Lipitor Patent To Be Reexamined At PUBPAT's Request: Patent Office Agrees There is a "Substantial Question" Regarding Blockbuster Cholesterol-Lowering Drug Patent's Validity

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The United States Patent and Trademark Office has issued an Order granting the Public Patent Foundation's Request for Reexamination of Pfizer's patent on Lipitor, touted by the pharmaceutical giant as being "the best-selling treatment for lowering cholesterol and the best-selling pharmaceutical product of any kind in the world." In its Order, the Patent Office found that PUBPAT's request raised "a substantial new question of patentability" regarding all 44 claims of the patent.

The United States Patent and Trademark Office has issued an Order granting the Public Patent Foundation's Request for Reexamination of Pfizer's patent on Lipitor, touted by the pharmaceutical giant as being "the best-selling treatment for lowering cholesterol and the best-selling pharmaceutical product of any kind in the world." In its Order, the Patent Office found that PUBPAT's request raised "a substantial new question of patentability" regarding all 44 claims of the patent.

During the past year, Pfizer filed numerous infringement lawsuits asserting the patent against websites offering generic or lower priced versions of Lipitor. Meanwhile, a one-month supply of Lipitor in New York costs from $105 to $132 and filings with the Securities and Exchange Commission show that Pfizer made $2.4B from the sale of Lipitor in just the second quarter of 2004 alone.

When it requested the reexamination in September, PUBPAT argued that "millions of Americans are not getting the cholesterol lowering treatment they need and deserve [because] the price for Lipitor is too high." PUBPAT's request pointed out that the challenged patent is relevant to the price of Lipitor in that "Pfizer is able to charge such a high price for Lipitor because the '156 patent stands as an impediment to the marketing of a generic atorvastatin pharmaceutical product (atorvastatin is the generic name of the compound marketed by Pfizer under the Lipitor brand name)."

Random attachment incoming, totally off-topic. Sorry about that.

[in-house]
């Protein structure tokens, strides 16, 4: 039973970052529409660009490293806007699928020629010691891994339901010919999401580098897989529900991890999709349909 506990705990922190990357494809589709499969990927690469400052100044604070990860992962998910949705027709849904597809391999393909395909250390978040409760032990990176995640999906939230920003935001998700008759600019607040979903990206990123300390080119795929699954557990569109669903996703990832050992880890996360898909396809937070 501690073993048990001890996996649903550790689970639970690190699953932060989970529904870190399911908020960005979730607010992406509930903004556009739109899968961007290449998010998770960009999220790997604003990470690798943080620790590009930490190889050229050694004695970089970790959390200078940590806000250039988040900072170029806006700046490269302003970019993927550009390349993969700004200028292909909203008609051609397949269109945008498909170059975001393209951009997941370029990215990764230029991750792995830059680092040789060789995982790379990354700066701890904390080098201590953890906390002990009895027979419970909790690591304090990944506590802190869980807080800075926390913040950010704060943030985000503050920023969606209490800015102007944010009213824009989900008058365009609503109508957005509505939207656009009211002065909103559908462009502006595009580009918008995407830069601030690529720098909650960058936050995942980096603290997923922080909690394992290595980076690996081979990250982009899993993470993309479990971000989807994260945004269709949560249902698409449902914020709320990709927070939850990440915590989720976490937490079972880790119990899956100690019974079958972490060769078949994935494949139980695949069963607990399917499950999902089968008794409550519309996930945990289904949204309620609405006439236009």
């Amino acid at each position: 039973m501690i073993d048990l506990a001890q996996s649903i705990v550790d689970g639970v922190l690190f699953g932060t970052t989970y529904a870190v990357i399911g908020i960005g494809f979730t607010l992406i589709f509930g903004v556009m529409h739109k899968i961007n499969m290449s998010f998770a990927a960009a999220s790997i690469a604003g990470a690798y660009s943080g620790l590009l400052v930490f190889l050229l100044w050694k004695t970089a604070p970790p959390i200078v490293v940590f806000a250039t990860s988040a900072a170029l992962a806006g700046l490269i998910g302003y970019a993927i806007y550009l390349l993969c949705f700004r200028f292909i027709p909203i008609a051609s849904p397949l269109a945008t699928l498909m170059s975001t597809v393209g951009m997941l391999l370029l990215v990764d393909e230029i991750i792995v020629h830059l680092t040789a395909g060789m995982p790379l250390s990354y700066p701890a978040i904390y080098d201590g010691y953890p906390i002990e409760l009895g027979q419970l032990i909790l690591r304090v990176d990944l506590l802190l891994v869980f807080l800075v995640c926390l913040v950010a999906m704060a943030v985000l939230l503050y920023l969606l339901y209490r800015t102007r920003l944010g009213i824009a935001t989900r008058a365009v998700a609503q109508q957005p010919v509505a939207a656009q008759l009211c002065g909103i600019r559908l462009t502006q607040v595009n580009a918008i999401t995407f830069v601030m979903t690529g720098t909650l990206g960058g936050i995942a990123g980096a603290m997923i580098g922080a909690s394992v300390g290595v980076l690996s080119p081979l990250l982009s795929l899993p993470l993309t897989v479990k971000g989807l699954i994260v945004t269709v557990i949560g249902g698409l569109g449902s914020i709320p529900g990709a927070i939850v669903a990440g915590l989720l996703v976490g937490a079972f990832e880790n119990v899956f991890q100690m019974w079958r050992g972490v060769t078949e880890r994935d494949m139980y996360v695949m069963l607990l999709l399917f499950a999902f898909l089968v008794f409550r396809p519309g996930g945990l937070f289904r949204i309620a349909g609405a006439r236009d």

Pfizer has the opportunity to make an opening statement to the Patent Office, to which PUBPAT has the right to make a response. After opening statements, if any, the Patent Office will proceed to determine whether the patent is indeed invalid in light of the new questions raised by PUBPAT's request. Third party requests for reexamination, like the one filed by PUBPAT, are successful in having the subject patent either narrowed or completely revoked roughly 70% of the time.

"We are obviously very pleased with the Patent Office's decision to grant our request to reexamine Pfizer's Lipitor patent that they are attempting to use to prevent Americans from getting generic atorvastatin," said Dan Ravicher, PUBPAT's Executive Director and Founder. "This is the first step towards ending the significant financial and public health harms being caused to the public by this patent that should have never been issued."

More information about PUBPAT's Request for Reexamination, including a copy of the Patent Office's Order Granting the Request, can be found at http://www.pubpat.org/Protecting.htm.

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Karen Duffin, Bite Communications
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